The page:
During last year’s favorable growing season, Reynolds said, things went much smoother and they were finished planting soybeans around the first part of May. But because there is still corn to be planted and more rainfall possible today through the weekend, Reynolds said it could be the week after next before they can start on soybeans.

And more rainfall can be detrimental, even to the corn that has already been planted.

“Once they get the corn in the ground, you don’t want extreme drought, but the primary reason roots grow are to seek out moisture,” Hardesty said.

If the ground stays fairly dry, Hardesty said, the plants will have good root establishment which would be valuable during the drier summer months. But if the ground stays wet, there will be no opportunity for an extensive root system to develop.

“Then when you get into the hot days in July, dogs days of summer in August, you don’t have as good a root system extended out to gather up the moisture like you would whenever it’s a little on the drier side in May though June,” Hardesty said.

Reynolds and Hardesty agree that once corn is in the ground, there are several things that need to happen to ensure a good crop yield this fall.

“With corn and soybeans, ideally you would like to have an inch of rain a week,” Hardesty said.

Hardesty said tobacco, which producers will begin planting soon, is a dry weather crop, so it doesn’t need as much rain, but there are times that it becomes critical.

Reynolds, who has a plant and soil science degree from UK, said temperature also matters.

According to Reynolds, pollen can’t handle 100-degree weather, and that’s why even after a promising planting season, the corn crop suffered so much last year.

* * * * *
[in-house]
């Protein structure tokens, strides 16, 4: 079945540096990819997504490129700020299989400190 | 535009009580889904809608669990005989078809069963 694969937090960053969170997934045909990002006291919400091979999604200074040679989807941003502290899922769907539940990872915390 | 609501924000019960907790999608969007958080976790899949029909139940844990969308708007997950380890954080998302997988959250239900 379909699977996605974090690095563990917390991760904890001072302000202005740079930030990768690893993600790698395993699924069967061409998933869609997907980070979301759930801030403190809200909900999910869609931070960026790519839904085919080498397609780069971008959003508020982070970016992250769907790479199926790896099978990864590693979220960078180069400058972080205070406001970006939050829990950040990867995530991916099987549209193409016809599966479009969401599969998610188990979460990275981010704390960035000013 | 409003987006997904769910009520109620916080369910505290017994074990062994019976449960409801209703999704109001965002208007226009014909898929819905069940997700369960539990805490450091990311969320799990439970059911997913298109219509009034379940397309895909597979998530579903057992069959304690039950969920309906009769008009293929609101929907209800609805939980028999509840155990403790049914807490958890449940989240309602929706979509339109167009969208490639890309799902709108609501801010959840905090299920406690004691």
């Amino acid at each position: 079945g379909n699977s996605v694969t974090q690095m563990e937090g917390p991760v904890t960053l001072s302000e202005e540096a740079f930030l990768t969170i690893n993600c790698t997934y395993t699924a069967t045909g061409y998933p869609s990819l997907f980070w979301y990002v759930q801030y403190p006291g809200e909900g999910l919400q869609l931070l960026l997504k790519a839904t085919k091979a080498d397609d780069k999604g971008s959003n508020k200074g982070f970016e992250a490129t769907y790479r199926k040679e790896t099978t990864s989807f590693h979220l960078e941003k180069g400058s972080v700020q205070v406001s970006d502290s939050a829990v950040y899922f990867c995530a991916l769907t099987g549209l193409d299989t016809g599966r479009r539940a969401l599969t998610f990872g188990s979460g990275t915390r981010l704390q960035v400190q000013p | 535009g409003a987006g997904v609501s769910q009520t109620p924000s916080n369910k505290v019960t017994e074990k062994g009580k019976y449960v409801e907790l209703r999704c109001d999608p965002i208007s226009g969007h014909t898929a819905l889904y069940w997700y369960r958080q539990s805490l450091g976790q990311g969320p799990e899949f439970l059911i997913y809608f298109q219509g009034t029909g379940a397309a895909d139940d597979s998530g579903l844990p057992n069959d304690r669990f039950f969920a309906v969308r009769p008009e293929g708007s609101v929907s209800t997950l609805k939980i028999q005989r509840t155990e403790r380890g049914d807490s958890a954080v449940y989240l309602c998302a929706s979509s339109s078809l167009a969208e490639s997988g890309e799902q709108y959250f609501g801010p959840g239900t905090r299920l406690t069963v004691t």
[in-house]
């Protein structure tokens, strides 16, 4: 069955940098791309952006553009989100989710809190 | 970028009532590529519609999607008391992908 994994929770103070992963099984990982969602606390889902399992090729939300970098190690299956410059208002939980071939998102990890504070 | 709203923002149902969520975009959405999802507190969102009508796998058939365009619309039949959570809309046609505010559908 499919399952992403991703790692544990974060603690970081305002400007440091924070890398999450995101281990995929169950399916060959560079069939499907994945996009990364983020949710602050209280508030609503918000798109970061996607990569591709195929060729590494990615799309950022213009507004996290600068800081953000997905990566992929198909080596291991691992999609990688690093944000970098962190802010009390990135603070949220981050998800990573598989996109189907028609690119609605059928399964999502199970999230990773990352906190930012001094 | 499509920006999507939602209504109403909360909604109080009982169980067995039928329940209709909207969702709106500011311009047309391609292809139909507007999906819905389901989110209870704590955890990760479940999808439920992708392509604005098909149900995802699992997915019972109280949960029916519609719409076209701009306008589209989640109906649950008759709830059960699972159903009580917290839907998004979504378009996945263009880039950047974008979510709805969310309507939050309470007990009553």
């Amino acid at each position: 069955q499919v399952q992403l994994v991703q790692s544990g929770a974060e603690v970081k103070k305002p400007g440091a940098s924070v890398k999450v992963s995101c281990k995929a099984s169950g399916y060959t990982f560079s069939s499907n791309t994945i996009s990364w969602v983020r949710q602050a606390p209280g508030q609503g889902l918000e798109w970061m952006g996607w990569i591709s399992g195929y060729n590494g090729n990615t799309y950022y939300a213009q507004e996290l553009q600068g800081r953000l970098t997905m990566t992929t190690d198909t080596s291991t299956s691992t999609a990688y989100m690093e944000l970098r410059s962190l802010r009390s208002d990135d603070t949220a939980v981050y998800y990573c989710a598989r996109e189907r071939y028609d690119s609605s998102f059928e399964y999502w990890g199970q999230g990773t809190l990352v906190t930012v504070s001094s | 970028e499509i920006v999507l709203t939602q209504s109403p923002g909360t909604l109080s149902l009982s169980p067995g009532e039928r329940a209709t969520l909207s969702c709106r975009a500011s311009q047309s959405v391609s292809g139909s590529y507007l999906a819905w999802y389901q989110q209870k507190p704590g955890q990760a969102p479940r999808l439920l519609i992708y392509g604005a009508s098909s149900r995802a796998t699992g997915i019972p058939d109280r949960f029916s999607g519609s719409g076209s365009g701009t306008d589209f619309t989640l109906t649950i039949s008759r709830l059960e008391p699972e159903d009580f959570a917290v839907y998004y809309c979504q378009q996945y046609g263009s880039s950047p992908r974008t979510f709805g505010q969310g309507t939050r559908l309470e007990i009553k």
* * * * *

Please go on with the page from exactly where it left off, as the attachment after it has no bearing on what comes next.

Dr. Tim Coolong, vegetable specialist and associate extension professor for UK’s College of Agriculture, said the rainy season has also adversely affected vegetable farmers throughout Central Kentucky. “We are late for several of our crops,” Coolong said. “We’re in the same boat with some of the spring cold crops, broccolis, greens and cabbages, if people didn’t get planted already, it’s pretty much too late for those now.”

And even vegetable farmers who manage to have good crop yields after planting late are not immune to trouble.

“The big thing with vegetables is Kentucky is on a wholesale market,” Coolong said. “The later we plant, the shorter that window gets where we have a decent market.”

In this part of the season, rain and colder temperatures pose serious problems for all types of crops.

“You get a little nervous when it gets as cold as it did [Sunday] night because our wheat is flowering, and if it gets down to around, I think it’s 30 degrees for a couple hours, it kills it,” Reynolds said. “It sterilizes it and then you don’t have wheat.”

Though Hardesty said farmers are not experiencing a crisis yet, the situation could lead to that if current weather patterns continue.

“The last two or three years, we’ve had dry summers, and so I hate to ask for dry weather here,” Hardesty said, “but we could really use some sunny days.”